A bugler of the Bavarian 5. Chevaulegers-Regiment Leiningen charging towards the enemy. Buglers had a red plume on the Raupenhelm, officers and men wore white plumes. These miniatures are mounted on a 76 × 76 mm Volley & Bayonet brigade stand, representing a cavalry brigade of 1000 to 1500 men. There are four identical one-piece cavalry castings in each box of Hinton Hunt figures offered by David A. Clayton of Kennesaw, Georgia, or twelve castings in a battalion bag. The figures may be painted as troopers and buglers, although a bugle will have to be scratch-built. Officers and senior NCOs were distinguished by noticeably larger caterpillar crests on their helmets.
- 12 riders in 1 pose – 24 mm equal 173 cm height
- 12 horses in 1 pose - 21 mm equal 15 hands
- Chevauleger trooper charging
Excellent choice of subject, the Bavarian Chevaulegers fought at Eckmühl, Aspern-Essling, Borodino, and Hanau, and they will be popular with wargamers interested in raising a Bavarian army.
Suitable wargame pose. The charging Chevauleger is in a typical attacking pose which can be used to fill the ranks of a wargame unit. Modellers may want to enlarge the crest of the Raupenhelm to create an officer figure. A standard-bearer is not needed, because Bavarian Chevauleger regiments carried no flags on campaign.
One-piece cavalry castings require no assembly, they are more robust, and easier to paint than separte horse and rider models. However, they are more difficult to convert, because the rider cannot simply be mounted on a different horse.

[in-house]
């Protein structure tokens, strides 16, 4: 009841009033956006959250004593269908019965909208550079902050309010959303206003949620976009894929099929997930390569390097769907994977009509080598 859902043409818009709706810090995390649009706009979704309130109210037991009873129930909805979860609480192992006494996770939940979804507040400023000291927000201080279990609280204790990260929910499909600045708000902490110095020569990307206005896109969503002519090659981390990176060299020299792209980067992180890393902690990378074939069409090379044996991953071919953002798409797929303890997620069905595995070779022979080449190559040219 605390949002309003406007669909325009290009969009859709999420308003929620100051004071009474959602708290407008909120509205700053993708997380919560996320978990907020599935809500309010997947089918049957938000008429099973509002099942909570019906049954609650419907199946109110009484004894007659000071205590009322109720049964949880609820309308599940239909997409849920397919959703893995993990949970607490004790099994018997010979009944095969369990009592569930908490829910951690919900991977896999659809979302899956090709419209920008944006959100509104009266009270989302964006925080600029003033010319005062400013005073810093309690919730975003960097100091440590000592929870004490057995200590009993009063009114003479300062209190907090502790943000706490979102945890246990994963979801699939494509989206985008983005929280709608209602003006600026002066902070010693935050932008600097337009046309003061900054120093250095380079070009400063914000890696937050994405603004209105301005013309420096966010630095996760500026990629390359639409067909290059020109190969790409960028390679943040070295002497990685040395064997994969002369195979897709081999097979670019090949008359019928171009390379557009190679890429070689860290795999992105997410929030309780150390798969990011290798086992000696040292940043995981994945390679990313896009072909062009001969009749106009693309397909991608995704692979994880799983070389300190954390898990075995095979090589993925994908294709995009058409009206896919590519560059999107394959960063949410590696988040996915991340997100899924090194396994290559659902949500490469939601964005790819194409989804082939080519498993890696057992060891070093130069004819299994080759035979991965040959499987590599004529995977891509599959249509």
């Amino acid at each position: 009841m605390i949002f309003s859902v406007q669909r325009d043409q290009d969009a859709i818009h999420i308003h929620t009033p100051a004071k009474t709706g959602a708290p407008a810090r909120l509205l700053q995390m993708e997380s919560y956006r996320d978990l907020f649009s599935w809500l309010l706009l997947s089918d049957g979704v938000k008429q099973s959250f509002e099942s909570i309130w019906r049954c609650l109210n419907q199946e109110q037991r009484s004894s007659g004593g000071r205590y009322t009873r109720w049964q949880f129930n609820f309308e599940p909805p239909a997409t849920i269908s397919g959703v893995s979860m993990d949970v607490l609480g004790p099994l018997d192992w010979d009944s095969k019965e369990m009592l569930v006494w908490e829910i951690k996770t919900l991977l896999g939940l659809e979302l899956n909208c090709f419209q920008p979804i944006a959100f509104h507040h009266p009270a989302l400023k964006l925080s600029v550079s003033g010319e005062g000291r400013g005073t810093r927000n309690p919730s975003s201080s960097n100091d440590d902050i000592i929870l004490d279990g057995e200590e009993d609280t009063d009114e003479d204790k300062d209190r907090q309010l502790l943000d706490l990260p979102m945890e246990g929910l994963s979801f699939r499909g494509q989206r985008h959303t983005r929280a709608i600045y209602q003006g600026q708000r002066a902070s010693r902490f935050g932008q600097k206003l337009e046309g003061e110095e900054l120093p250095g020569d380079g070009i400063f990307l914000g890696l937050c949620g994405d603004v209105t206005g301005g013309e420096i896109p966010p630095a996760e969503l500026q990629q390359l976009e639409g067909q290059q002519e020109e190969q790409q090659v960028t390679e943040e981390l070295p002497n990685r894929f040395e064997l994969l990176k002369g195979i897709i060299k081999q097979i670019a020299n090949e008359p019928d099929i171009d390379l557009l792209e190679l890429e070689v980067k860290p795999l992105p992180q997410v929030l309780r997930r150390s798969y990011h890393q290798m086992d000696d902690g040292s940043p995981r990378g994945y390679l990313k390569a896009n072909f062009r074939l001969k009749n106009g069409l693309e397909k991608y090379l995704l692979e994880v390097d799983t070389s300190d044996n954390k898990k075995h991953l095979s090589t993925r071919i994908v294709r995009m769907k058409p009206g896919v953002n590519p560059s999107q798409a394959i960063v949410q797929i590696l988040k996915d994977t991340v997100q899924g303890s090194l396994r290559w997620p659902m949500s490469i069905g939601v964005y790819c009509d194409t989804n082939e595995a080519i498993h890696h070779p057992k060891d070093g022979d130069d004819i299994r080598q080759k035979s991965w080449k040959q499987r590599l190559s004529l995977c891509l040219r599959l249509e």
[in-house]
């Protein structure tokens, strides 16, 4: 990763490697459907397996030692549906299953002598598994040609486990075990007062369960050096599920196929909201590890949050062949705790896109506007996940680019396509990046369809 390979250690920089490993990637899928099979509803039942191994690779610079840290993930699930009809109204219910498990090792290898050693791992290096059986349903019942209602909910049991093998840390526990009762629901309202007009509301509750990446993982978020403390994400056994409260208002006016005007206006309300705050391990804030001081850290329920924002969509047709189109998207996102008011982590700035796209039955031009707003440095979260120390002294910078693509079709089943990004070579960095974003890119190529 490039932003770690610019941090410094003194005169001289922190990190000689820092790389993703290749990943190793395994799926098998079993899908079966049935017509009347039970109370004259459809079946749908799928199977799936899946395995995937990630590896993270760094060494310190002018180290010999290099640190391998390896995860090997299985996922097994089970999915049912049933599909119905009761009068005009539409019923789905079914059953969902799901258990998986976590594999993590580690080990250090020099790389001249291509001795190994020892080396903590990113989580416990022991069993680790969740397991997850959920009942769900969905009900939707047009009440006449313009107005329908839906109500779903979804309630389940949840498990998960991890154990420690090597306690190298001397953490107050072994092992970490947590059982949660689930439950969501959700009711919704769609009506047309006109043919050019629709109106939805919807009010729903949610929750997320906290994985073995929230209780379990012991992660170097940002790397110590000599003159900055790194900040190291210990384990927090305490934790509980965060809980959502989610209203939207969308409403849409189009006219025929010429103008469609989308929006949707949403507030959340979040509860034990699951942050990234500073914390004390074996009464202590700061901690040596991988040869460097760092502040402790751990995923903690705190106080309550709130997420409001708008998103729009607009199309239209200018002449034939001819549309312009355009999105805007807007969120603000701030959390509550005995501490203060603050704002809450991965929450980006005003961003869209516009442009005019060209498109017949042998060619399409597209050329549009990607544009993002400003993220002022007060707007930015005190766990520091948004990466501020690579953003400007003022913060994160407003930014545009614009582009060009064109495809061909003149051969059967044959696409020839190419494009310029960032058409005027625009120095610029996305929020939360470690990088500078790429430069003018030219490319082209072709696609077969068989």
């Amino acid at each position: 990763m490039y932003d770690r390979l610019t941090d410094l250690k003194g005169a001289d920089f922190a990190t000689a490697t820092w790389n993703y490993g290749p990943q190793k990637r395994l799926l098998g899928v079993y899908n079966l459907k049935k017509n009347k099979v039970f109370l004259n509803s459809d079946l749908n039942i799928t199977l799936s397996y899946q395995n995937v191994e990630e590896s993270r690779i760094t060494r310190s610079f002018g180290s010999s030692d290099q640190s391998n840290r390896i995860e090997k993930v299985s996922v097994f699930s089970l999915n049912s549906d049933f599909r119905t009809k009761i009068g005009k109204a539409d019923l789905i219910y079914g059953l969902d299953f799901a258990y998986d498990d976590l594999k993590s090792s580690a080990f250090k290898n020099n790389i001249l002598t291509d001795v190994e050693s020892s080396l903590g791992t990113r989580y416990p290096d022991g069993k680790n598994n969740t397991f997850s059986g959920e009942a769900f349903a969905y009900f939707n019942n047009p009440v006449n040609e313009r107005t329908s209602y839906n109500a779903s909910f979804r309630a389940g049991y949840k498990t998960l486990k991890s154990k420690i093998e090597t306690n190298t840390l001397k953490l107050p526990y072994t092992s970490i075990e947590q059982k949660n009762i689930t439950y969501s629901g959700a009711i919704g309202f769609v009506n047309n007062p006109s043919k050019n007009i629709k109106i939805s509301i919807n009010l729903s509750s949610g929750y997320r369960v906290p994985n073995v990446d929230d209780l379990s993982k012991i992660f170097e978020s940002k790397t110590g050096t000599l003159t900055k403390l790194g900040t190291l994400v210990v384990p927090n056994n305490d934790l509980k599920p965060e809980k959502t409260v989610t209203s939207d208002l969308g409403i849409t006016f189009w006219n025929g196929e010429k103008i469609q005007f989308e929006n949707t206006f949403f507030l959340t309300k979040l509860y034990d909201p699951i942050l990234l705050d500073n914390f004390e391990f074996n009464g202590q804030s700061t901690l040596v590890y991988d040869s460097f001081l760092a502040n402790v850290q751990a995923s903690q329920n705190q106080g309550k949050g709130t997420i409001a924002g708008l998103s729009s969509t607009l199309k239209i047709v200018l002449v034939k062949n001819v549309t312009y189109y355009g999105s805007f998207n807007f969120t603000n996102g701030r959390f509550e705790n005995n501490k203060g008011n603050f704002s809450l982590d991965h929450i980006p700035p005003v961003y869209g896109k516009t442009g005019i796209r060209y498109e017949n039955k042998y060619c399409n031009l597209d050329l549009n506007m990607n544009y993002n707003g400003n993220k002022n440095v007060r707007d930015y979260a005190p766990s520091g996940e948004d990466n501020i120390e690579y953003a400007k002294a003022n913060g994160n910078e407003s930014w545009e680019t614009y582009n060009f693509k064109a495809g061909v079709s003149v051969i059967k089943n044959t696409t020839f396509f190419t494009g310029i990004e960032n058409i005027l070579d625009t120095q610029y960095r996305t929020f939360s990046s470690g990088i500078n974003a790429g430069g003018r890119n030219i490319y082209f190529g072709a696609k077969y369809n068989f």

Some flash needs to be removed prior to painting.
The horse’s gait looks a little stiff and unnatural. Revell’s Swedish Cavalry of the Thirty Years’ War established the industry standard for horse poses, which has not been surpassed by other manufacturers.
- Bavarian Chevaulegers, 1805–1815
- Baden Light Dragoons, 1803–1815
- Bavarian Dragoons, 1805–1811
Hinton Hunt’s Bavarian Chevaulegers are a must-have for wargamers and diorama builders interested in the Napoleonic Wars. The figures may be painted as Bavarian Chevaulegers or Dragoons, although a standard-bearer would be needed for the latter. If Volley & Bayonet rules are used, 10 Chevauleger figures will be enough to raise the 1st and 2nd Cavalry Brigades of the Bavarian VI Corps of the Grande Armée.
- Haythornthwaite, Philip: Uniforms of 1812, Plate 34
- Knötel-Sieg: Handbuch der Uniformkunde, pp. 58-61
- Pivka, Otto von: Napoleon’s German Allies (4): Bavaria (Lond. 1980)